Drone Simulation and Control, Part 4: How to Build a Model for Simulation

From the series: Drone Simulation and Control

In the last video, we were given functioning flight code in the form of the quadcopter model in Simulink and we showed that it successfully hovered the Parrot Minidrone.  But what if we had to develop the code ourselves or make changes to it? How could we design and test the code in a safe way?  For that, we need a good model of the mini drone and the environment it’s going to operate in. That’s what we’re going to talk about in this video. I’m Brian, and welcome to a MATLAB Tech Talk.

To understand how a model can help us, let’s look at a really simple block diagram.  In this first block, we have the flight control software.  This represents all of the control system software that we reviewed in the previous video.  This code has to interface with the rest of the mini drone firmware and so, as we talked about before it has two inputs, the raw sensor readings and the reference commands or set points, and two outputs, the motor speed commands and the stop flag.  Remember though, in the last video, we moved the reference commands to inside the flight code so really this input goes away and we’re just left with the one.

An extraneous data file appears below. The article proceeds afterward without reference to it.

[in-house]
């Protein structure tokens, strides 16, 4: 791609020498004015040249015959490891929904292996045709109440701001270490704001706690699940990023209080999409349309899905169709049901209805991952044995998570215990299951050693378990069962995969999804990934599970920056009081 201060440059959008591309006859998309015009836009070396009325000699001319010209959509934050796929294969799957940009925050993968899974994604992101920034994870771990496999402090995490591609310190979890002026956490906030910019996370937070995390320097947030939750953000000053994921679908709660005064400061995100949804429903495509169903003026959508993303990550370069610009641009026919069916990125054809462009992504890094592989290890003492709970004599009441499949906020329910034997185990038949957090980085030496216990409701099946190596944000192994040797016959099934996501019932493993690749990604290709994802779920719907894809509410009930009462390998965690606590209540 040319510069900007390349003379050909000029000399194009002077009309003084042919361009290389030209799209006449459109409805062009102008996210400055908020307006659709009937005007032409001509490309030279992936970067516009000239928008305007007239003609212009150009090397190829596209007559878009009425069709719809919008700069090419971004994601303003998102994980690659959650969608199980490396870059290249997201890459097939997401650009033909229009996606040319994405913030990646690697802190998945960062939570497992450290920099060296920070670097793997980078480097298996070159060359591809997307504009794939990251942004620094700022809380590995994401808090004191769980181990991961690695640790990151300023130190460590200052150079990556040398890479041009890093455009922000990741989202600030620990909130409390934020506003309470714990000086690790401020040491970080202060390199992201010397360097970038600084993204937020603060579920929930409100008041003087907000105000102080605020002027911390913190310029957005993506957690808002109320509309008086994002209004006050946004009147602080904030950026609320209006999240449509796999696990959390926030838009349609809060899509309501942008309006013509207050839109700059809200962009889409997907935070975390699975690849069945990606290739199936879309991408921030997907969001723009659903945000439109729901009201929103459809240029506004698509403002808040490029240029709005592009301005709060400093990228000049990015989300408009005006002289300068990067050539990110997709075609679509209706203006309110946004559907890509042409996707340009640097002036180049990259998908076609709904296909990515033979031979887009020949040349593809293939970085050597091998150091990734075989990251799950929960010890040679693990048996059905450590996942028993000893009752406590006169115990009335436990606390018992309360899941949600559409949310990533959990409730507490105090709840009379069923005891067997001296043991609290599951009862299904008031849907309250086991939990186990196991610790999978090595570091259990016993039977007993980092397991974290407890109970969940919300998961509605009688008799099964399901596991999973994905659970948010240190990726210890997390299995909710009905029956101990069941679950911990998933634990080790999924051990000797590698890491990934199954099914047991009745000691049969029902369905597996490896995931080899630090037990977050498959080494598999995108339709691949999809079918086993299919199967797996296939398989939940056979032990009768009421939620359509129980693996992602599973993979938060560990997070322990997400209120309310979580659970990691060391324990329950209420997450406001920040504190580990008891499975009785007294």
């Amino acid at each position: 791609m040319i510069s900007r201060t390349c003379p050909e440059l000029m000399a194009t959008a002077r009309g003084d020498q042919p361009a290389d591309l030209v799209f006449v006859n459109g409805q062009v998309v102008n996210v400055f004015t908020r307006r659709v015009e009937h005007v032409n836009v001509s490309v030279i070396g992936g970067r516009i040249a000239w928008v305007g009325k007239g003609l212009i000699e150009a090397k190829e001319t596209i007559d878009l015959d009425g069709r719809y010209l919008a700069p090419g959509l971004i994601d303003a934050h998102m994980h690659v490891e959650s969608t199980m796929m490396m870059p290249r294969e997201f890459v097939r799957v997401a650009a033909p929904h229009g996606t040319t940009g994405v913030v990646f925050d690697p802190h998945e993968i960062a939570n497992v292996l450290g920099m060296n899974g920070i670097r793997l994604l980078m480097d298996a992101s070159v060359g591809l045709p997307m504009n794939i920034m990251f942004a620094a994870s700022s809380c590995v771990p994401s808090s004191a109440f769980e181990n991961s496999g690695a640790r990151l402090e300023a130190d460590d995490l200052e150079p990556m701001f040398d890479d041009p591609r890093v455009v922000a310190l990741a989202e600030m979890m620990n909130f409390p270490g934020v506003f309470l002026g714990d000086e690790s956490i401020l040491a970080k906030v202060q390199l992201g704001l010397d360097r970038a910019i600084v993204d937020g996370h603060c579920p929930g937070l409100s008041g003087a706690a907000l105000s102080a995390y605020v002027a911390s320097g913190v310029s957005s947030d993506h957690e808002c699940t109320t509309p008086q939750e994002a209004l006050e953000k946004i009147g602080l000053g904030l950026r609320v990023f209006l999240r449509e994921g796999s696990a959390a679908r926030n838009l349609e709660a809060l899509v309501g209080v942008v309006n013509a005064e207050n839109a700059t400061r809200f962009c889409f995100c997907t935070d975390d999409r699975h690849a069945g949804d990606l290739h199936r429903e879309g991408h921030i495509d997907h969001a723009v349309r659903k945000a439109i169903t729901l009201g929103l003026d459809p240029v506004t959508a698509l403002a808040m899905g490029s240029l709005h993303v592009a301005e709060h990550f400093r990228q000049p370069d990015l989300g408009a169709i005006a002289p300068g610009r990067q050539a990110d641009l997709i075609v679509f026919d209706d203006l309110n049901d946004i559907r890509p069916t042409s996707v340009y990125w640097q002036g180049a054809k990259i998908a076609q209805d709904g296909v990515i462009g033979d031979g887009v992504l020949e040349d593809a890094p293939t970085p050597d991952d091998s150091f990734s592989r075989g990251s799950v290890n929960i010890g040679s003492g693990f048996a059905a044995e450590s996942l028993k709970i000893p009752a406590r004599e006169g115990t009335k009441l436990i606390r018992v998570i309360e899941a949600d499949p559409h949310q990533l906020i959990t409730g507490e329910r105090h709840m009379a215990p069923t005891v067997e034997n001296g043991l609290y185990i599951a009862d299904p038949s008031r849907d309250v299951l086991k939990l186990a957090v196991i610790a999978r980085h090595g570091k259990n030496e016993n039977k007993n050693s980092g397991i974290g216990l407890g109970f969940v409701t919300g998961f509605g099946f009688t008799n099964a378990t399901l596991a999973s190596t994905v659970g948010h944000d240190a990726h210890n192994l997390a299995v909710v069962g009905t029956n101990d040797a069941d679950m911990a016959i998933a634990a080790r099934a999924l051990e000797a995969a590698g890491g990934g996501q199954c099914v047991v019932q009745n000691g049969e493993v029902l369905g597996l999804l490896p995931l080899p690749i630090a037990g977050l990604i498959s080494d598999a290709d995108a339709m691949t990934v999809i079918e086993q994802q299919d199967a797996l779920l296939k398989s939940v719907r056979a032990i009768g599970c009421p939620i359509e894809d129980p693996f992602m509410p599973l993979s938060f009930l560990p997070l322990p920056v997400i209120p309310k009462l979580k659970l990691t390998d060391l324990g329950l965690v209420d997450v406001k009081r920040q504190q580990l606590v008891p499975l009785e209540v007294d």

The second block we’ll call 'model’ and it represents everything else, anything that isn’t the flight control code.  This includes the rest of the mini drone firmware, the hardware, the atmosphere it’s flying in … everything.  But we’ll get into the details of that in just a bit.  At a very basic level, the model inputs motors commands and the stop flag, makes a few calculations and outputs sensor measurements.  In this way, the model is wrapping around the flight code and provides the feedback loop. 

Imagine we had this model that was so accurate that it perfectly represented reality.  To a bystander, it would be indistinguishable whether the results came from the actual hardware or if it came from this perfect model.  If this was the case we could simulate the mini drone performance using the model and be very confident that when we later run the flight code on the actual hardware it will have the same result. As long as we’re happy with the simulated performance, then our design is complete. The nice thing about simulating the performance, is that we can reset the model quickly and put the vehicle in any situation we want to see how it does.  And if it does poorly, we make the necessary changes and we don’t damage any of the hardware in the process.